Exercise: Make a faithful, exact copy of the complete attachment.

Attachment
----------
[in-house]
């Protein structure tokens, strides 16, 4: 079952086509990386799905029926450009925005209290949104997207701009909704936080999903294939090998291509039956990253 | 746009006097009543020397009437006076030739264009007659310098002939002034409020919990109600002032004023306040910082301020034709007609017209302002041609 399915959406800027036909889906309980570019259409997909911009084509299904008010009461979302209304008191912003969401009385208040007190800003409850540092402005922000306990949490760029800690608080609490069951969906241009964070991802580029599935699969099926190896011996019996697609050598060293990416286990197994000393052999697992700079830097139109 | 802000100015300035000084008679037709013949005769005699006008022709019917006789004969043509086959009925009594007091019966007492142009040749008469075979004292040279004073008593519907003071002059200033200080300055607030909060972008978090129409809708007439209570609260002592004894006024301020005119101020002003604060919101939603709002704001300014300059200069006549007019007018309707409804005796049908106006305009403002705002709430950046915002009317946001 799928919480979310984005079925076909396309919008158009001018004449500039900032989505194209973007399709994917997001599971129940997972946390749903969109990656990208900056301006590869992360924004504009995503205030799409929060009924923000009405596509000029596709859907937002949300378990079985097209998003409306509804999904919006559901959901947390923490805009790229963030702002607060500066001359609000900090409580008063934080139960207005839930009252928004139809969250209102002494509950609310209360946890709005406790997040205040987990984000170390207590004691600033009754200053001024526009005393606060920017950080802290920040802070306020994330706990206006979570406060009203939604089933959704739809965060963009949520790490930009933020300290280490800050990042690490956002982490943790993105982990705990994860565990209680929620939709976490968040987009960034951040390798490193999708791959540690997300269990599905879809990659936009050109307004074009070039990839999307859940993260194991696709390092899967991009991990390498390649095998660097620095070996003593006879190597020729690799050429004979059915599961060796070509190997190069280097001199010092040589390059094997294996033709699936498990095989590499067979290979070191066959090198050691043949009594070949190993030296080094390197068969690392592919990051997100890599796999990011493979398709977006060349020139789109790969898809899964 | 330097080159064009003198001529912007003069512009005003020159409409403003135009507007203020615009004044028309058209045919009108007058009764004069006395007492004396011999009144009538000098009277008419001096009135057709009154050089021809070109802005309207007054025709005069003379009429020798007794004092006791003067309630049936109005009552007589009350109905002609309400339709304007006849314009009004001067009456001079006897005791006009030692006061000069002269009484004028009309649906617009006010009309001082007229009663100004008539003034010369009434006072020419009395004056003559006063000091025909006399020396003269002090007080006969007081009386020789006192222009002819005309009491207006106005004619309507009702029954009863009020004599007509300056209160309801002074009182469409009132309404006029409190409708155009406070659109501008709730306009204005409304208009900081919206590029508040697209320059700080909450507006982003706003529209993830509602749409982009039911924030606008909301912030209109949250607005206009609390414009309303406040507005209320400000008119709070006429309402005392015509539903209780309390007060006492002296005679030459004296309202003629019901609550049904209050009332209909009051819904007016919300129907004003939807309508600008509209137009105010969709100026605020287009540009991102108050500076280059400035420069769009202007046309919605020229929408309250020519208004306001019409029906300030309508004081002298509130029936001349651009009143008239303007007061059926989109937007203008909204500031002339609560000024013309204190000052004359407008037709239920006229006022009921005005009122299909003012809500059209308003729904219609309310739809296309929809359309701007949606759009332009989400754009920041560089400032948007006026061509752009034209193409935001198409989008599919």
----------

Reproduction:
[in-house]
């Protein structure tokens, strides 16, 4: 079952086509990386799905029926450009925005209290949104997207701009909704936080999903294939090998291509039956990253 | 746009006097009543020397009437006076030739264009007659310098002939002034409020919990109600002032004023306040910082301020034709007609017209302002041609 399915959406800027036909889906309980570019259409997909911009084509299904008010009461979302209304008191912003969401009385208040007190800003409850540092402005922000306990949490760029800690608080609490069951969906241009964070991802580029599935699969099926190896011996019996697609050598060293990416286990197994000393052999697992700079830097139109 | 802000100015300035000084008679037709013949005769005699006008022709019917006789004969043509086959009925009594007091019966007492142009040749008469075979004292040279004073008593519907003071002059200033200080300055607030909060972008978090129409809708007439209570609260002592004894006024301020005119101020002003604060919101939603709002704001300014300059200069006549007019007018309707409804005796049908106006305009403002705002709430950046915002009317946001 799928919480979310984005079925076909396309919008158009001018004449500039900032989505194209973007399709994917997001599971129940997972946390749903969109990656990208900056301006590869992360924004504009995503205030799409929060009924923000009405596509000029596709859907937002949300378990079985097209998003409306509804999904919006559901959901947390923490805009790229963030702002607060500066001359609000900090409580008063934080139960207005839930009252928004139809969250209102002494509950609310209360946890709005406790997040205040987990984000170390207590004691600033009754200053001024526009005393606060920017950080802290920040802070306020994330706990206006979570406060009203939604089933959704739809965060963009949520790490930009933020300290280490800050990042690490956002982490943790993105982990705990994860565990209680929620939709976490968040987009960034951040390798490193999708791959540690997300269990599905879809990659936009050109307004074009070039990839999307859940993260194991696709390092899967991009991990390498390649095998660097620095070996003593006879190597020729690799050429004979059915599961060796070509190997190069280097001199010092040589390059094997294996033709699936498990095989590499067979290979070191066959090198050691043949009594070949190993030296080094390197068969690392592919990051997100890599796999990011493979398709977006060349020139789109790969898809899964 | 330097080159064009003198001529912007003069512009005003020159409409403003135009507007203020615009004044028309058209045919009108007058009764004069006395007492004396011999009144009538000098009277008419001096009135057709009154050089021809070109802005309207007054025709005069003379009429020798007794004092006791003067309630049936109005009552007589009350109905002609309400339709304007006849314009009004001067009456001079006897005791006009030692006061000069002269009484004028009309649906617009006010009309001082007229009663100004008539003034010369009434006072020419009395004056003559006063000091025909006399020396003269002090007080006969007081009386020789006192222009002819005309009491207006106005004619309507009702029954009863009020004599007509300056209160309801002074009182469409009132309404006029409190409708155009406070659109501008709730306009204005409304208009900081919206590029508040697209320059700080909450507006982003706003529209993830509602749409982009039911924030606008909301912030209109949250607005206009609390414009309303406040507005209320400000008119709070006429309402005392015509539903209780309390007060006492002296005679030459004296309202003629019901609550049904209050009332209909009051819904007016919300129907004003939807309508600008509209137009105010969709100026605020287009540009991102108050500076280059400035420069769009202007046309919605020229929408309250020519208004306001019409029906300030309508004081002298509130029936001349651009009143008239303007007061059926989109937007203008909204500031002339609560000024013309204190000052004359407008037709239920006229006022009921005005009122299909003012809500059209308003729904219609309310739809296309929809359309701007949606759009332009989400754009920041560089400032948007006026061509752009034209193409935001198409989008599919």